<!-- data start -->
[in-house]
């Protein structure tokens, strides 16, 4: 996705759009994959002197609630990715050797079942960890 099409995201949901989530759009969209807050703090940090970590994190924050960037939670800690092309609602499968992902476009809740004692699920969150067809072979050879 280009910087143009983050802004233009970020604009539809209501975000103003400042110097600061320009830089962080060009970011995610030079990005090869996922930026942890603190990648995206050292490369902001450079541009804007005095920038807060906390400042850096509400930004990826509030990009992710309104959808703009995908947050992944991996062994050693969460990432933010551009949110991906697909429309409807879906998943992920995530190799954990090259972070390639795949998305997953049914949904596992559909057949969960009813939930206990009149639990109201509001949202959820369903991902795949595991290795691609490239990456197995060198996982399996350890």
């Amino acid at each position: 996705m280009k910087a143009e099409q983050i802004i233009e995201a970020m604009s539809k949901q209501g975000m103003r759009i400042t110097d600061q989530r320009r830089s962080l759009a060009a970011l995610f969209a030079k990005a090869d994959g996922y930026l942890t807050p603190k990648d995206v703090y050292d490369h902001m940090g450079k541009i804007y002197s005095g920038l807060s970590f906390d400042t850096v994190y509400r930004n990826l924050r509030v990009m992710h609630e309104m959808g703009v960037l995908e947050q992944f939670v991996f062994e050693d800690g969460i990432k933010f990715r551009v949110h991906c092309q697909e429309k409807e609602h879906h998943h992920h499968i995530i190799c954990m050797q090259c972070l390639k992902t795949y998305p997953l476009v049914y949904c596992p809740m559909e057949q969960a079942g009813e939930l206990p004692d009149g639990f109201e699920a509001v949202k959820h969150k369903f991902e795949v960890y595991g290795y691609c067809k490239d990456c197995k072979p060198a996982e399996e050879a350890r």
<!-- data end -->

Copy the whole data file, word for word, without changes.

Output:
[in-house]
């Protein structure tokens, strides 16, 4: 996705759009994959002197609630990715050797079942960890 099409995201949901989530759009969209807050703090940090970590994190924050960037939670800690092309609602499968992902476009809740004692699920969150067809072979050879 280009910087143009983050802004233009970020604009539809209501975000103003400042110097600061320009830089962080060009970011995610030079990005090869996922930026942890603190990648995206050292490369902001450079541009804007005095920038807060906390400042850096509400930004990826509030990009992710309104959808703009995908947050992944991996062994050693969460990432933010551009949110991906697909429309409807879906998943992920995530190799954990090259972070390639795949998305997953049914949904596992559909057949969960009813939930206990009149639990109201509001949202959820369903991902795949595991290795691609490239990456197995060198996982399996350890």
């Amino acid at each position: 996705m280009k910087a143009e099409q983050i802004i233009e995201a970020m604009s539809k949901q209501g975000m103003r759009i400042t110097d600061q989530r320009r830089s962080l759009a060009a970011l995610f969209a030079k990005a090869d994959g996922y930026l942890t807050p603190k990648d995206v703090y050292d490369h902001m940090g450079k541009i804007y002197s005095g920038l807060s970590f906390d400042t850096v994190y509400r930004n990826l924050r509030v990009m992710h609630e309104m959808g703009v960037l995908e947050q992944f939670v991996f062994e050693d800690g969460i990432k933010f990715r551009v949110h991906c092309q697909e429309k409807e609602h879906h998943h992920h499968i995530i190799c954990m050797q090259c972070l390639k992902t795949y998305p997953l476009v049914y949904c596992p809740m559909e057949q969960a079942g009813e939930l206990p004692d009149g639990f109201e699920a509001v949202k959820h969150k369903f991902e795949v960890y595991g290795y691609c067809k490239d990456c197995k072979p060198a996982e399996e050879a350890r």